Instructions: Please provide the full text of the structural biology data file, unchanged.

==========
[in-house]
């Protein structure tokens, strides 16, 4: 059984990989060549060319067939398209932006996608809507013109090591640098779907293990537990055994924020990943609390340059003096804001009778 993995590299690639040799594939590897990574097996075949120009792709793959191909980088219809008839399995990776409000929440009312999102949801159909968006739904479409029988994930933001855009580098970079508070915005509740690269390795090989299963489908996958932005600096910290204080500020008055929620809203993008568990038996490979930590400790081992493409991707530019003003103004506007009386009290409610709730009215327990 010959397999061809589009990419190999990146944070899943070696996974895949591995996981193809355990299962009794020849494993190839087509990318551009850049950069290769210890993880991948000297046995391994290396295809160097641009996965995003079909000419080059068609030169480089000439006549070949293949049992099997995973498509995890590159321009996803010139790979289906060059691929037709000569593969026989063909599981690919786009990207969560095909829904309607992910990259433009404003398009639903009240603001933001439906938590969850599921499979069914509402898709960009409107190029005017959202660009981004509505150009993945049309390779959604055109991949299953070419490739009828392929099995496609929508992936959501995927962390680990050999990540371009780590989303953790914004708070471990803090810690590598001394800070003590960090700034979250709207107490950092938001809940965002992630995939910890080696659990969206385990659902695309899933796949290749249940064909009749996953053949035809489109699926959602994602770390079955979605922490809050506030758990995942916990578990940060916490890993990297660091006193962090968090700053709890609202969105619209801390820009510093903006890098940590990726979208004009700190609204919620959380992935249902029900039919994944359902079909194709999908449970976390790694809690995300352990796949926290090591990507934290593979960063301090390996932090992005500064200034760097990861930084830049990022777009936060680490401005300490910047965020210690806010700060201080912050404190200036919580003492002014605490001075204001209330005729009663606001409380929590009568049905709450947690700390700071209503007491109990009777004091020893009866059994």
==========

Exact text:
[in-house]
């Protein structure tokens, strides 16, 4: 059984990989060549060319067939398209932006996608809507013109090591640098779907293990537990055994924020990943609390340059003096804001009778 993995590299690639040799594939590897990574097996075949120009792709793959191909980088219809008839399995990776409000929440009312999102949801159909968006739904479409029988994930933001855009580098970079508070915005509740690269390795090989299963489908996958932005600096910290204080500020008055929620809203993008568990038996490979930590400790081992493409991707530019003003103004506007009386009290409610709730009215327990 010959397999061809589009990419190999990146944070899943070696996974895949591995996981193809355990299962009794020849494993190839087509990318551009850049950069290769210890993880991948000297046995391994290396295809160097641009996965995003079909000419080059068609030169480089000439006549070949293949049992099997995973498509995890590159321009996803010139790979289906060059691929037709000569593969026989063909599981690919786009990207969560095909829904309607992910990259433009404003398009639903009240603001933001439906938590969850599921499979069914509402898709960009409107190029005017959202660009981004509505150009993945049309390779959604055109991949299953070419490739009828392929099995496609929508992936959501995927962390680990050999990540371009780590989303953790914004708070471990803090810690590598001394800070003590960090700034979250709207107490950092938001809940965002992630995939910890080696659990969206385990659902695309899933796949290749249940064909009749996953053949035809489109699926959602994602770390079955979605922490809050506030758990995942916990578990940060916490890993990297660091006193962090968090700053709890609202969105619209801390820009510093903006890098940590990726979208004009700190609204919620959380992935249902029900039919994944359902079909194709999908449970976390790694809690995300352990796949926290090591990507934290593979960063301090390996932090992005500064200034760097990861930084830049990022777009936060680490401005300490910047965020210690806010700060201080912050404190200036919580003492002014605490001075204001209330005729009663606001409380929590009568049905709450947690700390700071209503007491109990009777004091020893009866059994």